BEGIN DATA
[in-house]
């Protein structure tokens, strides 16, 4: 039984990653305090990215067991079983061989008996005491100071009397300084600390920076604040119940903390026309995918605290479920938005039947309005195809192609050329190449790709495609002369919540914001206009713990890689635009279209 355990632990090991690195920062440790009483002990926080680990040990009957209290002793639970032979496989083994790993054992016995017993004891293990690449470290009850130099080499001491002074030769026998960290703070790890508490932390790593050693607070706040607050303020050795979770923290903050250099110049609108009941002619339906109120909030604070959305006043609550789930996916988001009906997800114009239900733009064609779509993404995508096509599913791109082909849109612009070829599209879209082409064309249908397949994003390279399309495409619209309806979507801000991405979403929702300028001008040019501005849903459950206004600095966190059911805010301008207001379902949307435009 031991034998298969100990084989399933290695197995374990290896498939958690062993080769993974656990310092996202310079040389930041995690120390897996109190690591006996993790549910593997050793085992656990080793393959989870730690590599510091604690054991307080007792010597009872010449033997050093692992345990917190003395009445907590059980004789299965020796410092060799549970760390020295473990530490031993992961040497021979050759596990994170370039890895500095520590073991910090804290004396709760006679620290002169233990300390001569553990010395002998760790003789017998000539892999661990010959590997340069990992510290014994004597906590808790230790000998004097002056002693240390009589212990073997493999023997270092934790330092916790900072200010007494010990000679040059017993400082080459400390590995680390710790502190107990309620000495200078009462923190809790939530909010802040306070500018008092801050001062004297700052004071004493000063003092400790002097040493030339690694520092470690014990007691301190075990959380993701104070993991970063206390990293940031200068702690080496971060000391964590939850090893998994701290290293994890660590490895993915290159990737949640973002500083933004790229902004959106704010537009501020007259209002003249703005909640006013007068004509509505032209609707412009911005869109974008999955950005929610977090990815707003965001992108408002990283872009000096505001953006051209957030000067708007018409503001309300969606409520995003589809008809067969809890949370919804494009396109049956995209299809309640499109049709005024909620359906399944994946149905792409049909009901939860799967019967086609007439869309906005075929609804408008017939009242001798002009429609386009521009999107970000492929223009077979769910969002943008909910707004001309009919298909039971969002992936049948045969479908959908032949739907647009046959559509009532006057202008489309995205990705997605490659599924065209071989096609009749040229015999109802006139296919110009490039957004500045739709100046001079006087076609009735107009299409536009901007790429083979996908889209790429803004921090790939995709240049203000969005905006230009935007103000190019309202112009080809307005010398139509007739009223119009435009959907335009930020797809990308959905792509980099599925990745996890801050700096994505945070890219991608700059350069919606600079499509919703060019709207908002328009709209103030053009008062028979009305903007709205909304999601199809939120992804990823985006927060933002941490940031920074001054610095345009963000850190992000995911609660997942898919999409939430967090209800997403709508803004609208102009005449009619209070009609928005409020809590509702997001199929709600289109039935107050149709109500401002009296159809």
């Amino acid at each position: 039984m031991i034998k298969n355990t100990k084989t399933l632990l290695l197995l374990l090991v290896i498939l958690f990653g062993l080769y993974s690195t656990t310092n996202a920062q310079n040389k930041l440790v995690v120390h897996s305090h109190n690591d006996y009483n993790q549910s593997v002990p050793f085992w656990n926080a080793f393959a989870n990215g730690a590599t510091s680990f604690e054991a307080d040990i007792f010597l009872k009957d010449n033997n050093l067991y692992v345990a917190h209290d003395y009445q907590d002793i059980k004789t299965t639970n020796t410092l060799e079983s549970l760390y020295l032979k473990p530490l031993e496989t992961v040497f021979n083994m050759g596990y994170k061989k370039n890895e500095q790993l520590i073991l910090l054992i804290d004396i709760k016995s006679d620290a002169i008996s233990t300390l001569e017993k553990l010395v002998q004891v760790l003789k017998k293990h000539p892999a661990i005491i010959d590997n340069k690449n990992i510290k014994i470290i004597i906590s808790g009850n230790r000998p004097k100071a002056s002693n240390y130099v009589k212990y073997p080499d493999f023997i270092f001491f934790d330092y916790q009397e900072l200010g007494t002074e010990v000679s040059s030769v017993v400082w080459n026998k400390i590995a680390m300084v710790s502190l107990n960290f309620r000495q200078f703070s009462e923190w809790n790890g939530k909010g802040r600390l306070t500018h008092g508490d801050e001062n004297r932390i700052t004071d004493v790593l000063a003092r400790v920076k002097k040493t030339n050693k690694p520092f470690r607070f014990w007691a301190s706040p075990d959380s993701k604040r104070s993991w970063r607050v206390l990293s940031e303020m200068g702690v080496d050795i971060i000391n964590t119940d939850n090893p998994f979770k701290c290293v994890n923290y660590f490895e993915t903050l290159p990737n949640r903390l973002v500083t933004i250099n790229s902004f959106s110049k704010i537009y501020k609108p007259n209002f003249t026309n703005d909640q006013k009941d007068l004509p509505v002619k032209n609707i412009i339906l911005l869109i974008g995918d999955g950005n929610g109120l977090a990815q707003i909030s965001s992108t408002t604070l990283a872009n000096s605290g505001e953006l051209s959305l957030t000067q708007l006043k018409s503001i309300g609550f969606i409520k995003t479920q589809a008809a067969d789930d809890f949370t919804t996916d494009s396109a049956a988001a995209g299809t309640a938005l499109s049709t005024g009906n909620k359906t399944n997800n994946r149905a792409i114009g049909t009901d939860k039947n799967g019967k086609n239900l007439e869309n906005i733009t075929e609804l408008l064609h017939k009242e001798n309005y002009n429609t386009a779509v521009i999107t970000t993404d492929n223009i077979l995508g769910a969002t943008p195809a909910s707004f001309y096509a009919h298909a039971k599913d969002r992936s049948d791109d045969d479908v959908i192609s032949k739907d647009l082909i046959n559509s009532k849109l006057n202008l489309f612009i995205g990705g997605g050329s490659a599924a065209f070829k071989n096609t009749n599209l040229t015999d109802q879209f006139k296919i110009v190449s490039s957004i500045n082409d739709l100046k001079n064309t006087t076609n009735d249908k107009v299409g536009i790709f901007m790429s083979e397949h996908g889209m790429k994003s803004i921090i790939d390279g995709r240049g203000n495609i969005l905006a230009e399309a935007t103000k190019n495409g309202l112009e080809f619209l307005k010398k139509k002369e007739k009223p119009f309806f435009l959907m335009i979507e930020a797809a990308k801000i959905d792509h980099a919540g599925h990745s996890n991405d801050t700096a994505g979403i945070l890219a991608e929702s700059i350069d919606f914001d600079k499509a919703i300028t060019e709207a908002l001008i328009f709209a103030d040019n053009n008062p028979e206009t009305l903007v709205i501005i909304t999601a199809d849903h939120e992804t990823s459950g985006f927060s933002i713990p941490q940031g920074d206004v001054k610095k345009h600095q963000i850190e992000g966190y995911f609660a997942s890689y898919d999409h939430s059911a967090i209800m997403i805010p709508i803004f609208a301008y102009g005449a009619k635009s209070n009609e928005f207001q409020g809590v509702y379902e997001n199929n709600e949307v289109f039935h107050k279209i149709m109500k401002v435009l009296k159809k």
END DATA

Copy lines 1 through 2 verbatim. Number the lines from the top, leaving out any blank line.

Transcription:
[in-house]
């Protein structure tokens, strides 16, 4: 039984990653305090990215067991079983061989008996005491100071009397300084600390920076604040119940903390026309995918605290479920938005039947309005195809192609050329190449790709495609002369919540914001206009713990890689635009279209 355990632990090991690195920062440790009483002990926080680990040990009957209290002793639970032979496989083994790993054992016995017993004891293990690449470290009850130099080499001491002074030769026998960290703070790890508490932390790593050693607070706040607050303020050795979770923290903050250099110049609108009941002619339906109120909030604070959305006043609550789930996916988001009906997800114009239900733009064609779509993404995508096509599913791109082909849109612009070829599209879209082409064309249908397949994003390279399309495409619209309806979507801000991405979403929702300028001008040019501005849903459950206004600095966190059911805010301008207001379902949307435009 031991034998298969100990084989399933290695197995374990290896498939958690062993080769993974656990310092996202310079040389930041995690120390897996109190690591006996993790549910593997050793085992656990080793393959989870730690590599510091604690054991307080007792010597009872010449033997050093692992345990917190003395009445907590059980004789299965020796410092060799549970760390020295473990530490031993992961040497021979050759596990994170370039890895500095520590073991910090804290004396709760006679620290002169233990300390001569553990010395002998760790003789017998000539892999661990010959590997340069990992510290014994004597906590808790230790000998004097002056002693240390009589212990073997493999023997270092934790330092916790900072200010007494010990000679040059017993400082080459400390590995680390710790502190107990309620000495200078009462923190809790939530909010802040306070500018008092801050001062004297700052004071004493000063003092400790002097040493030339690694520092470690014990007691301190075990959380993701104070993991970063206390990293940031200068702690080496971060000391964590939850090893998994701290290293994890660590490895993915290159990737949640973002500083933004790229902004959106704010537009501020007259209002003249703005909640006013007068004509509505032209609707412009911005869109974008999955950005929610977090990815707003965001992108408002990283872009000096505001953006051209957030000067708007018409503001309300969606409520995003589809008809067969809890949370919804494009396109049956995209299809309640499109049709005024909620359906399944994946149905792409049909009901939860799967019967086609007439869309906005075929609804408008017939009242001798002009429609386009521009999107970000492929223009077979769910969002943008909910707004001309009919298909039971969002992936049948045969479908959908032949739907647009046959559509009532006057202008489309995205990705997605490659599924065209071989096609009749040229015999109802006139296919110009490039957004500045739709100046001079006087076609009735107009299409536009901007790429083979996908889209790429803004921090790939995709240049203000969005905006230009935007103000190019309202112009080809307005010398139509007739009223119009435009959907335009930020797809990308959905792509980099599925990745996890801050700096994505945070890219991608700059350069919606600079499509919703060019709207908002328009709209103030053009008062028979009305903007709205909304999601199809939120992804990823985006927060933002941490940031920074001054610095345009963000850190992000995911609660997942898919999409939430967090209800997403709508803004609208102009005449009619209070009609928005409020809590509702997001199929709600289109039935107050149709109500401002009296159809």